With so much online attention focussed on startups and new businesses, it’s easy for the needs of established businesses to get forgotten. This is especially true when planning. The transition from business idea, to startup, to fully operating business takes in so many changes in attitude, tactics and strategy that it can be hard to keep up with from a planning perspective.
As many of our customers are planning existing businesses, today I’m going to be talking about how to plan these businesses in Brixx.
Can I model an existing business in Brixx?
Yes (as you might expect)! Brixx is a versatile tool, capable of modelling both new and existing businesses. As new business ideas will one day become existing businesses, it was important for us to make plans flexible so that in future years of operation every business planned in Brixx can develop its own opening position, including opening cash, assets, liabilities and equity/capital.
Things to consider when modelling existing businesses
The important thing to remember when building a Brixx plan is that you are not trying to track every transaction that will take place. Future planning by its nature departs from certainty the further you look into the future. Is it worth it then? Definitely, an educated assumption is better than just sticking your finger in the air and hoping things will turn out alright.
Build an accurate starting position
The plan’s starting position is made up of what the business owns (assets), what it owes (liabilities) and how the business is owned (equity/capital) at the very beginning of the plan. In a Brixx plan you can see a summary of this information on the Opening Balance screen in Plan Settings. To complete your opening position you will need to fill in some entries in the Opening Balance and add the business’ existing assets (components: Assets, Inventory), liabilities (component: Loan) or equity (component: Equity) to the plan.
Keep things simple as much as possible
Brixx is focused on modelling the future. It is not designed to model the depth and detail of your business as it stands today, or yesterday for that matter. If you can simplify something, do so. Reducing the noise created by unnecessary detail in the plan will help you and others understand what is happening in the plan, reduce the time you need to spend updating it, and make for faster load times as well. In general, the longer the period you are planning for the less depth of detail we would advise including.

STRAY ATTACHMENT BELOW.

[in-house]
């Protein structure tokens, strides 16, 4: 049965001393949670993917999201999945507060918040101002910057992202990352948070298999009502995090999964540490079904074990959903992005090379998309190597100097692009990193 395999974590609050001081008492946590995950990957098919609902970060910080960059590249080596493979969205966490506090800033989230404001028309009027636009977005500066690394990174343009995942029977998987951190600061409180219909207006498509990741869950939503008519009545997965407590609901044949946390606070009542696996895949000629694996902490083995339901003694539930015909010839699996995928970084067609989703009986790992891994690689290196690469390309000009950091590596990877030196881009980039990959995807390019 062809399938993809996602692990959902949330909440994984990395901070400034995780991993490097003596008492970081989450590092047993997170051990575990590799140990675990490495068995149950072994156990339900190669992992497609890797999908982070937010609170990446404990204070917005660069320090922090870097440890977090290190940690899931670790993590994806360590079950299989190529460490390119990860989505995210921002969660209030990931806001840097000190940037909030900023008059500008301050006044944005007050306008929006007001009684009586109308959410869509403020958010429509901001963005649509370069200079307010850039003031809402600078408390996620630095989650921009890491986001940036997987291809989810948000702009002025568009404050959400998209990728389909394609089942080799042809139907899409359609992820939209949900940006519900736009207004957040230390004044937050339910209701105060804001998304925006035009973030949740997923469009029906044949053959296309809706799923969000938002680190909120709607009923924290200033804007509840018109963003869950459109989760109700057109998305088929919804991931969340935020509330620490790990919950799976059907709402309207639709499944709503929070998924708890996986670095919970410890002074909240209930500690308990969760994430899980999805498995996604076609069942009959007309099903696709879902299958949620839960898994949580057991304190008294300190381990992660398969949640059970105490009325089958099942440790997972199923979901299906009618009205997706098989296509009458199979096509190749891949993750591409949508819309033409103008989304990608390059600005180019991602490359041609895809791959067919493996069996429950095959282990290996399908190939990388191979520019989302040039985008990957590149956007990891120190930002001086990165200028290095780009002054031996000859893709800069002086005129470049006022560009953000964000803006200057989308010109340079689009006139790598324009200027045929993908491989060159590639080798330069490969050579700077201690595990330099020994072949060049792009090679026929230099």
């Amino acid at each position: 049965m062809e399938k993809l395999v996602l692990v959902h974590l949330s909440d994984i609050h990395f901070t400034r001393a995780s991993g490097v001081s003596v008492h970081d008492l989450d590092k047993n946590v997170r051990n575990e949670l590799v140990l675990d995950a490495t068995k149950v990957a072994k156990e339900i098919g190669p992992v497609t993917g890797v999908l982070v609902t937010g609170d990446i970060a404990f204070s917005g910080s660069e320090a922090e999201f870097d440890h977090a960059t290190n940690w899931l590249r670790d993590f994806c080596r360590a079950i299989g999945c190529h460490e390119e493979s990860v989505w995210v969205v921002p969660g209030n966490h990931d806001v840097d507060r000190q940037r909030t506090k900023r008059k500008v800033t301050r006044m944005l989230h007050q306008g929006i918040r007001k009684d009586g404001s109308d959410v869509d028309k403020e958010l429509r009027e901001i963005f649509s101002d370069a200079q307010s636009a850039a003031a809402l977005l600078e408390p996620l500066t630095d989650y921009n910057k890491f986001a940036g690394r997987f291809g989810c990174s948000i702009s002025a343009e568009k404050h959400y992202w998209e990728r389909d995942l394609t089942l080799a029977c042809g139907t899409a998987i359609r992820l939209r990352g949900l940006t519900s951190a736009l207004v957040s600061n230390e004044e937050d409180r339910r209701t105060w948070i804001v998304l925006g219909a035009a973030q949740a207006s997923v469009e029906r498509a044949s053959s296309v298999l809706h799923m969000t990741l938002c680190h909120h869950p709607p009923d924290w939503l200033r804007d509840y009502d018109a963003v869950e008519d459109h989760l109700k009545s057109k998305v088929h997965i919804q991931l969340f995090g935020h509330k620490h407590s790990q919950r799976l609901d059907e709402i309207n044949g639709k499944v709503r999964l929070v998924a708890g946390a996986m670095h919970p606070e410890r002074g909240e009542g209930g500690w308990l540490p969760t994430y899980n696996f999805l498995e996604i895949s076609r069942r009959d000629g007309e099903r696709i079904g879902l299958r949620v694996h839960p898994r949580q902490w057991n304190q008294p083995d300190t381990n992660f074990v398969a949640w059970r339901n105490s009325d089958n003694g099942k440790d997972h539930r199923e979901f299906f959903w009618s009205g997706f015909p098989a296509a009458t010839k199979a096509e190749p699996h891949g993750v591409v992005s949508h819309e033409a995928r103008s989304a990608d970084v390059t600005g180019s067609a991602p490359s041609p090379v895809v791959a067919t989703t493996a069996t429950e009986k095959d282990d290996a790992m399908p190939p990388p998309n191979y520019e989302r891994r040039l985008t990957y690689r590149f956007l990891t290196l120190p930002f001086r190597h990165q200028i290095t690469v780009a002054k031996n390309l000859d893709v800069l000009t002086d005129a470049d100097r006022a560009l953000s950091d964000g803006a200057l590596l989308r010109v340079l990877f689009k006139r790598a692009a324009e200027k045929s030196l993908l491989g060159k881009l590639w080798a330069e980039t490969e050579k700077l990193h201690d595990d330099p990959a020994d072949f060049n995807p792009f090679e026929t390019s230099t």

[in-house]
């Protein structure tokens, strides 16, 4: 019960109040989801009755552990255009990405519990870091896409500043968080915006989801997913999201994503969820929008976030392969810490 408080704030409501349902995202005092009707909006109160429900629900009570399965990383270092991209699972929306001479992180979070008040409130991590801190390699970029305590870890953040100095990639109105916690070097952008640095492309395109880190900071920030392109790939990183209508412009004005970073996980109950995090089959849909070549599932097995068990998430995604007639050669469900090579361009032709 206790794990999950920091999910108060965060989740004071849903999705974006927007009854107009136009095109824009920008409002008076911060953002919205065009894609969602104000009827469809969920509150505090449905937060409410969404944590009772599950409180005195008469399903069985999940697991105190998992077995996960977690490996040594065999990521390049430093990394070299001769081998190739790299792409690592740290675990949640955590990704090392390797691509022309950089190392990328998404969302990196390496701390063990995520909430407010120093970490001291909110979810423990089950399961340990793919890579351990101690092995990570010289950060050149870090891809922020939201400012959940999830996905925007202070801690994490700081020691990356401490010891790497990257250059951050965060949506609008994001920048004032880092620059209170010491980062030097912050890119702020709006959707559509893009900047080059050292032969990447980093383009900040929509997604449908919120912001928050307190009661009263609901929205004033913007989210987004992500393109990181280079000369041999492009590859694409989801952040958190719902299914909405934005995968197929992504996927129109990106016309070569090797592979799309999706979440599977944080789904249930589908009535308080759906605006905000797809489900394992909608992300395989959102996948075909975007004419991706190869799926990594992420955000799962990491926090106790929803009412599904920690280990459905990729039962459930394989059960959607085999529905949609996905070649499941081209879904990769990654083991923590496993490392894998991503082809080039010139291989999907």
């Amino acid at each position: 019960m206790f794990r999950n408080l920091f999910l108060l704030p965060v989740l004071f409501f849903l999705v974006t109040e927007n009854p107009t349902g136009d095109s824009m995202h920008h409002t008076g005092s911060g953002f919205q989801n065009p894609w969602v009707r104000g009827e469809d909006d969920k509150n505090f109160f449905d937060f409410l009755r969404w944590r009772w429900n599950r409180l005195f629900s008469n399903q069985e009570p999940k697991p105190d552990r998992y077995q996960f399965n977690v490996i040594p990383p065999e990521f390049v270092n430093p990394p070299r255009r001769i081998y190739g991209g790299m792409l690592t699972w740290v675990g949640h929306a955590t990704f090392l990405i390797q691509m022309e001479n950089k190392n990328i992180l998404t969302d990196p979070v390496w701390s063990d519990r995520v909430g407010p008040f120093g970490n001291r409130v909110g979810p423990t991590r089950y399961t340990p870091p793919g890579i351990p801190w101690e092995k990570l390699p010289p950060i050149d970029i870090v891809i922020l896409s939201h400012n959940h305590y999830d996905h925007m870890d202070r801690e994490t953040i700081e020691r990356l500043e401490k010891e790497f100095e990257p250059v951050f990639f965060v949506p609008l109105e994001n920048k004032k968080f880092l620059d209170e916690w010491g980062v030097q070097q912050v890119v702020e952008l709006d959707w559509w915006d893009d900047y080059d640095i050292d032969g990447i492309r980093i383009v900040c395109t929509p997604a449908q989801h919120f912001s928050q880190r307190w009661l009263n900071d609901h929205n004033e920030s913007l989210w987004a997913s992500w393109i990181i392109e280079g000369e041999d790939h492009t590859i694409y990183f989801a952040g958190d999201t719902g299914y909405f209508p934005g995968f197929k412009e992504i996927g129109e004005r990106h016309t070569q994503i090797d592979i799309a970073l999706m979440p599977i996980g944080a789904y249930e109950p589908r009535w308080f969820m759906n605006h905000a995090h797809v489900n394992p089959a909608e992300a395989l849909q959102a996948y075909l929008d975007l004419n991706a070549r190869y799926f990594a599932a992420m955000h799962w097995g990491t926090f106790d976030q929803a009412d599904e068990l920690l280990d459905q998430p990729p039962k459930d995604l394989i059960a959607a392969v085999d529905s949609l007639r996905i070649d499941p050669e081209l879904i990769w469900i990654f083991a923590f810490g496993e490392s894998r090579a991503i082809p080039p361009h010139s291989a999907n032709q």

Consider the questions you need the plan to answer
A complete financial model of a business is a great thing to have for its own merit. But models are usually built with a purpose in mind. Consider what questions your Brixx plan needs to provide answers to in the future. Some of the business’ financial activities will be more important to separate out from the rest than others. Simple example – if you know you will be selling some of your opening assets later in the plan, split them out into separate Asset components so that they can be sold when the time comes.
Do not feel you need to be bound to existing accounting structures
While replicating your existing accounts is a good way to ensure you get every part of the business into Brixx, do not feel bound by pre-existing categories from other systems. Brixx offers an opportunity to look at businesses in a new light, from a product, location or channel perspective which may not be easily possible in your existing accounting system. There is a downside to running a Brixx plan with different nomenclature to your accounting systems, which is that updating the Brixx plan can be more trouble. However, there are obvious advantages to building a Brixx plan tailored to the questions the plan is designed to answer, or one that uses a more operationally focussed structure comprehensible by non-accountants.
Planning the future
Existing businesses have an advantage over startups when it comes to planning the future – they already have a good idea of what their costs, income streams and other financial activities are. This makes it easier to model different scenarios for the future, as they will be based on an accurate financial starting position.